The Shining

* * * * -

The extended US cut is tense, cold and still eerie after all these years.

Image of The Shining

Showing @ Filmhouse, Edinburgh, Sun 4 – Sun 11 Nov

Stanley Kubrick / USA / 1980 / 144 min

In the three decades since Stanley Kubrick’s The Shining was released, the film has fought poor critical reception, lacklustre box office figures, and some (initial) disappointed cinema-goers to become one of horror’s most important works. This year, 32 years after its release, and thirteen years after the death of its director, the US cut of the film has been released for the first time in the UK, which also contains 24 minutes of extra footage than the European version.

Adapted from Stephen King’s classic horror novel of the same name, The Shining follows writer Jack Torrance (Jack Nicholson) as he begins his job as the winter caretaker at the isolated Overlook Hotel with his wife Wendy (Shelley Duvall) and his psychic son, Danny (Danny Lloyd). But the icy, malevolent forces inside the hotel and writer’s block soon send Jack into madness.

Released in 1980 to a somewhat subdued response, Kubrick’s film adaptation of King’s renowned tale of repression, madness, claustrophobia and evil spirits has become a cult favourite in the decades following its original release. While Kubrick’s film notoriously made a number of artistic changes to King’s story and characters, what it lacks in King’s original content, it makes up for with Kubrick’s eye for detail and power to unnerve. This US cut of the film, which runs at 144 minutes, is often credited as the director’s cut, although Kubrick apparently preferred the shorter 113 minute edition. However, this version contains a number of extra scenes which help to create a much clearer idea of the passing of time than the European version, which is also due to the use of title cards.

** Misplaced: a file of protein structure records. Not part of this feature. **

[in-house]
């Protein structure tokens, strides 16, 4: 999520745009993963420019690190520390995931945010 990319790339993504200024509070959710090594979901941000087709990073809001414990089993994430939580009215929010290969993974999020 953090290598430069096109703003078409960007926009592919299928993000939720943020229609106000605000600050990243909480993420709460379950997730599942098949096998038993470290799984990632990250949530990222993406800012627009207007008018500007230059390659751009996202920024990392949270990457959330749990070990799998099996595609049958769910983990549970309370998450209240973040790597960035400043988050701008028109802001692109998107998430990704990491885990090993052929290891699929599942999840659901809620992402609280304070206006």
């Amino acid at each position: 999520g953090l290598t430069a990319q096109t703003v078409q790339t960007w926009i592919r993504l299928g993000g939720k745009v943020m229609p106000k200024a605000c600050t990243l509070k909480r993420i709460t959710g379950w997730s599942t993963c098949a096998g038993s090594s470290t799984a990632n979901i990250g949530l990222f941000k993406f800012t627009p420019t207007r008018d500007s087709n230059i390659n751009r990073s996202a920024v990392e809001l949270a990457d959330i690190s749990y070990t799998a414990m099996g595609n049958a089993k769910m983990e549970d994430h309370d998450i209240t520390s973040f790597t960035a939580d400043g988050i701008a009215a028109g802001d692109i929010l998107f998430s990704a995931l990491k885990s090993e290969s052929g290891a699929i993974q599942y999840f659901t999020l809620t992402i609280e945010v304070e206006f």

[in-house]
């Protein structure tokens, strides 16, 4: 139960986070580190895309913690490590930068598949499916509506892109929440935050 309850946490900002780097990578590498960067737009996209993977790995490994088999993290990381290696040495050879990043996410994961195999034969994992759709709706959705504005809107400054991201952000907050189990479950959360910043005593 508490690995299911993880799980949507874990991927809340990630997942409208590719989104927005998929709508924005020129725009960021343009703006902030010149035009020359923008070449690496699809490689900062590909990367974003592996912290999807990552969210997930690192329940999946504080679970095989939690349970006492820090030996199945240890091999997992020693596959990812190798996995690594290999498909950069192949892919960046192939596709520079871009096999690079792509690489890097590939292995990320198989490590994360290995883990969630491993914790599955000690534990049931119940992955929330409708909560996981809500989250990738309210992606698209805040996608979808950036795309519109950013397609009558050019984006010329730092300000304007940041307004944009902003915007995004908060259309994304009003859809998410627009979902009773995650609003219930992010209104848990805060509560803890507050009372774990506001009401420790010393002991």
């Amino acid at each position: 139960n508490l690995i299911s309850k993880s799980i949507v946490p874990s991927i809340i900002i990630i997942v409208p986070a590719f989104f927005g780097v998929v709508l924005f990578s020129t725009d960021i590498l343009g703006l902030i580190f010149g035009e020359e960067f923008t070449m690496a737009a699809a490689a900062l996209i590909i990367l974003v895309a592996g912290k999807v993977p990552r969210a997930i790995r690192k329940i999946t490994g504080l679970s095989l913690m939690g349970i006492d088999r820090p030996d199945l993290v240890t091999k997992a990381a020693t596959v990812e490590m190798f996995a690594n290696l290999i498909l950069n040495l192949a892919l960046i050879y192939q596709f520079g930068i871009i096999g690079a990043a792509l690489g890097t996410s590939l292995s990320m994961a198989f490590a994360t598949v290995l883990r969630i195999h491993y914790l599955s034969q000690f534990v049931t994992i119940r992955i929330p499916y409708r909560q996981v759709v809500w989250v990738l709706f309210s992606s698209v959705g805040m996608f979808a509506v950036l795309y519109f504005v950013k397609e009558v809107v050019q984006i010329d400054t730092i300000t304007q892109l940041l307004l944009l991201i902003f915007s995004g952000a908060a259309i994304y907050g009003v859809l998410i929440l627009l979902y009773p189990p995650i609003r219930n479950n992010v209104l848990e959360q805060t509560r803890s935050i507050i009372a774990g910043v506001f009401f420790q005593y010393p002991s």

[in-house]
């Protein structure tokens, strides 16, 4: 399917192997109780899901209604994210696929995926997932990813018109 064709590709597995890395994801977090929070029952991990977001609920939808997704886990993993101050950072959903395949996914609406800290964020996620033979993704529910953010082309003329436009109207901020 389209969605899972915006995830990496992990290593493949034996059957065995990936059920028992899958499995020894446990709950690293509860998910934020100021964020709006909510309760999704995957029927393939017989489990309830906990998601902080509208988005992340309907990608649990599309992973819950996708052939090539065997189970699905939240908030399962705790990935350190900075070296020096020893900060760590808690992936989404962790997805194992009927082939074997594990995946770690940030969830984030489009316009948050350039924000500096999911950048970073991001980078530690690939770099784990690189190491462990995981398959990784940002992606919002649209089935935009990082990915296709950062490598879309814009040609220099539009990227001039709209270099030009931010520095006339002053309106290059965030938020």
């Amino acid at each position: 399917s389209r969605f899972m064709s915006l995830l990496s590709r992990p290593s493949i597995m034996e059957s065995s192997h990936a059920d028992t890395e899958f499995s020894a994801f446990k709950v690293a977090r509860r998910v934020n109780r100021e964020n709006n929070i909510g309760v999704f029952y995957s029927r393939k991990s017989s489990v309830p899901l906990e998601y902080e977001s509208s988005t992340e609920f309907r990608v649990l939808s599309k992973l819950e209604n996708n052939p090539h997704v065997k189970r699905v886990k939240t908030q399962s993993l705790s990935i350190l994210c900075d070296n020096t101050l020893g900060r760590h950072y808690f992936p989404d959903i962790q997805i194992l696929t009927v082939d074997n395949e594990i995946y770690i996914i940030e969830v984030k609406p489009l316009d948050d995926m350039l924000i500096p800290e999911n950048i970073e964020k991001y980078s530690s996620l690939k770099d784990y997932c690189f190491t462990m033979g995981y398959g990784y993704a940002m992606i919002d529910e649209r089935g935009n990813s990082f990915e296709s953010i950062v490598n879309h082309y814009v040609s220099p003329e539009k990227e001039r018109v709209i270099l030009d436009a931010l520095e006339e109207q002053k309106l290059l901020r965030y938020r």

Supported by masterful performances by Nicholson and Lloyd, while Duvall’s slightly over the top turn as Wendy Torrance proves, at times, hard to watch, this is a film that is dominated by its setting: the cold, empty and multicoloured prison that is the Overlook Hotel. Part ghost story, but largely psychological horror, The Shining delves into the darkest, cruellest and unknown parts of the human psyche, while testing the limits of filmmaking at the time. Tense, cold and still eerie after all these years, The Shining is perhaps one of Kubrick’s most underrated and under-appreciated films, and a must see for every horror fan.